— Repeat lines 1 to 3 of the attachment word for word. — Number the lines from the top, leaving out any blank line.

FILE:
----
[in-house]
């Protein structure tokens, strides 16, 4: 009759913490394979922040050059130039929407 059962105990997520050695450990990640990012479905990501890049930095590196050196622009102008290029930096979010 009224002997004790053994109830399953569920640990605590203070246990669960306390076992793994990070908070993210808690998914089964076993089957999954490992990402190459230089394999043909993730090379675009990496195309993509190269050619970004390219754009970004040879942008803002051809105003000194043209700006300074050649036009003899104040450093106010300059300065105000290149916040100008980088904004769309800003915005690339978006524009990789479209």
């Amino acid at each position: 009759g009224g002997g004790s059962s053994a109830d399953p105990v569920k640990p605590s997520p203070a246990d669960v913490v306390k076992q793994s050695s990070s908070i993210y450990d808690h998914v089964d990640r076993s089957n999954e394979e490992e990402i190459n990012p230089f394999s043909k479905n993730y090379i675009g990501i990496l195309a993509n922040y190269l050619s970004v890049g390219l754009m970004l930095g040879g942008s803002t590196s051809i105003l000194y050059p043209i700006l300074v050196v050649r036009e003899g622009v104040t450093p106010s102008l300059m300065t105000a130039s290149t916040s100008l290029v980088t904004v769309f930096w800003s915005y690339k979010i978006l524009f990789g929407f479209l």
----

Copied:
[in-house]
């Protein structure tokens, strides 16, 4: 009759913490394979922040050059130039929407 059962105990997520050695450990990640990012479905990501890049930095590196050196622009102008290029930096979010 009224002997004790053994109830399953569920640990605590203070246990669960306390076992793994990070908070993210808690998914089964076993089957999954490992990402190459230089394999043909993730090379675009990496195309993509190269050619970004390219754009970004040879942008803002051809105003000194043209700006300074050649036009003899104040450093106010300059300065105000290149916040100008980088904004769309800003915005690339978006524009990789479209």
């Amino acid at each position: 009759g009224g002997g004790s059962s053994a109830d399953p105990v569920k640990p605590s997520p203070a246990d669960v913490v306390k076992q793994s050695s990070s908070i993210y450990d808690h998914v089964d990640r076993s089957n999954e394979e490992e990402i190459n990012p230089f394999s043909k479905n993730y090379i675009g990501i990496l195309a993509n922040y190269l050619s970004v890049g390219l754009m970004l930095g040879g942008s803002t590196s051809i105003l000194y050059p043209i700006l300074v050196v050649r036009e003899g622009v104040t450093p106010s102008l300059m300065t105000a130039s290149t916040s100008l290029v980088t904004v769309f930096w800003s915005y690339k979010i978006l524009f990789g929407f479209l």